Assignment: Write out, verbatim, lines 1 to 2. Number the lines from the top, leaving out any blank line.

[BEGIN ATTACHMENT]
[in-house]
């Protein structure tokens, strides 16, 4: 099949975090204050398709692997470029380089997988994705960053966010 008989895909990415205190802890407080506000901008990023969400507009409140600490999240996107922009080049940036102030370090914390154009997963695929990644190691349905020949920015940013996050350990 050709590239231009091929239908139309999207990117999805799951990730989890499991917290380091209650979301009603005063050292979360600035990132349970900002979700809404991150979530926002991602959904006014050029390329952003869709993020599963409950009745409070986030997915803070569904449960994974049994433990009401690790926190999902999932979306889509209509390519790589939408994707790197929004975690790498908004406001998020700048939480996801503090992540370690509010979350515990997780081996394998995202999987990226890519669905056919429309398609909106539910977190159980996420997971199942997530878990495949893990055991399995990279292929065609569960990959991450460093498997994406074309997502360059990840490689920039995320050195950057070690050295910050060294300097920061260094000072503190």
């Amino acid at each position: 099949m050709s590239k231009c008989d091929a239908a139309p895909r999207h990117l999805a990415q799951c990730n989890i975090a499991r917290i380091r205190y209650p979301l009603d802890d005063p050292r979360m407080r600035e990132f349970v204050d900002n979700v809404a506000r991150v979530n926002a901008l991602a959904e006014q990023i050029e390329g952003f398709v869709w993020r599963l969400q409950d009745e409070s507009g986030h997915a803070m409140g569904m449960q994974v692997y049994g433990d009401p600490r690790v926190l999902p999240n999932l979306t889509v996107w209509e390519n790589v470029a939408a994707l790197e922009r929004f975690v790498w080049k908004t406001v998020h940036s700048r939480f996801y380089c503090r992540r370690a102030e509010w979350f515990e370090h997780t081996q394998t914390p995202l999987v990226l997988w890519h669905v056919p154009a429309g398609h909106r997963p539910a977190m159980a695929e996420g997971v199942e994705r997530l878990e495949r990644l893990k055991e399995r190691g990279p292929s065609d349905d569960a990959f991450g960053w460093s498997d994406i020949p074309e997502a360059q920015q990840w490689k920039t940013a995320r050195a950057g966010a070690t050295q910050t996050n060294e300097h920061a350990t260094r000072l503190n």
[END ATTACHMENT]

[in-house]
């Protein structure tokens, strides 16, 4: 099949975090204050398709692997470029380089997988994705960053966010 008989895909990415205190802890407080506000901008990023969400507009409140600490999240996107922009080049940036102030370090914390154009997963695929990644190691349905020949920015940013996050350990 050709590239231009091929239908139309999207990117999805799951990730989890499991917290380091209650979301009603005063050292979360600035990132349970900002979700809404991150979530926002991602959904006014050029390329952003869709993020599963409950009745409070986030997915803070569904449960994974049994433990009401690790926190999902999932979306889509209509390519790589939408994707790197929004975690790498908004406001998020700048939480996801503090992540370690509010979350515990997780081996394998995202999987990226890519669905056919429309398609909106539910977190159980996420997971199942997530878990495949893990055991399995990279292929065609569960990959991450460093498997994406074309997502360059990840490689920039995320050195950057070690050295910050060294300097920061260094000072503190």